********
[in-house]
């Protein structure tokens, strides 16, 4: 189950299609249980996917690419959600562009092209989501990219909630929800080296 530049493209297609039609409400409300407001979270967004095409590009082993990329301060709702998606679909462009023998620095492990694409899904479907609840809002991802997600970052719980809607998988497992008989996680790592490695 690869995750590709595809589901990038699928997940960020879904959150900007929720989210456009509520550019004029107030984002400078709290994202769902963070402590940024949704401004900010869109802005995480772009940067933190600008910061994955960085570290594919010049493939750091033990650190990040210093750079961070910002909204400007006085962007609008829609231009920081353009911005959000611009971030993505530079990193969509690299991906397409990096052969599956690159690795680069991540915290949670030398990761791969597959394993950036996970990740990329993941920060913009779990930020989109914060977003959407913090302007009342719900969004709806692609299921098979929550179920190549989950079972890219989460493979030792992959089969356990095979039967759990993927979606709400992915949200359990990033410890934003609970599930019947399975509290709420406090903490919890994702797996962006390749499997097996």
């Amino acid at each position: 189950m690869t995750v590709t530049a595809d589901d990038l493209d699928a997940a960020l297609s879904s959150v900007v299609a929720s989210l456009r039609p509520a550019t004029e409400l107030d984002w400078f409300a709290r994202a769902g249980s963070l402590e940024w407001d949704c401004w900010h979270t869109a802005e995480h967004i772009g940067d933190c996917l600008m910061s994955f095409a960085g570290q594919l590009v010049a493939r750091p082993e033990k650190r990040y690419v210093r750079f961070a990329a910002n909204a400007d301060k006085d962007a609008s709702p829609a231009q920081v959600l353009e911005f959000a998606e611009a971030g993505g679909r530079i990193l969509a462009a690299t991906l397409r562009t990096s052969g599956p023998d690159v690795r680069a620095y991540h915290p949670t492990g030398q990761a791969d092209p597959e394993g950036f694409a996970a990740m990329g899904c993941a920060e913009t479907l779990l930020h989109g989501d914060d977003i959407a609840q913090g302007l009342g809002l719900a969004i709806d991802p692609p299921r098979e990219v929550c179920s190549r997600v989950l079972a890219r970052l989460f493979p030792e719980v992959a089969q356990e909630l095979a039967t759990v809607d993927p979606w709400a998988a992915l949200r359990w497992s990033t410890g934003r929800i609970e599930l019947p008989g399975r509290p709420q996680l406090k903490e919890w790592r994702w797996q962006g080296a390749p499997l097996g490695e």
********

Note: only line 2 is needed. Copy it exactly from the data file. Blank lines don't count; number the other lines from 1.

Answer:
């Protein structure tokens, strides 16, 4: 189950299609249980996917690419959600562009092209989501990219909630929800080296 530049493209297609039609409400409300407001979270967004095409590009082993990329301060709702998606679909462009023998620095492990694409899904479907609840809002991802997600970052719980809607998988497992008989996680790592490695 690869995750590709595809589901990038699928997940960020879904959150900007929720989210456009509520550019004029107030984002400078709290994202769902963070402590940024949704401004900010869109802005995480772009940067933190600008910061994955960085570290594919010049493939750091033990650190990040210093750079961070910002909204400007006085962007609008829609231009920081353009911005959000611009971030993505530079990193969509690299991906397409990096052969599956690159690795680069991540915290949670030398990761791969597959394993950036996970990740990329993941920060913009779990930020989109914060977003959407913090302007009342719900969004709806692609299921098979929550179920190549989950079972890219989460493979030792992959089969356990095979039967759990993927979606709400992915949200359990990033410890934003609970599930019947399975509290709420406090903490919890994702797996962006390749499997097996």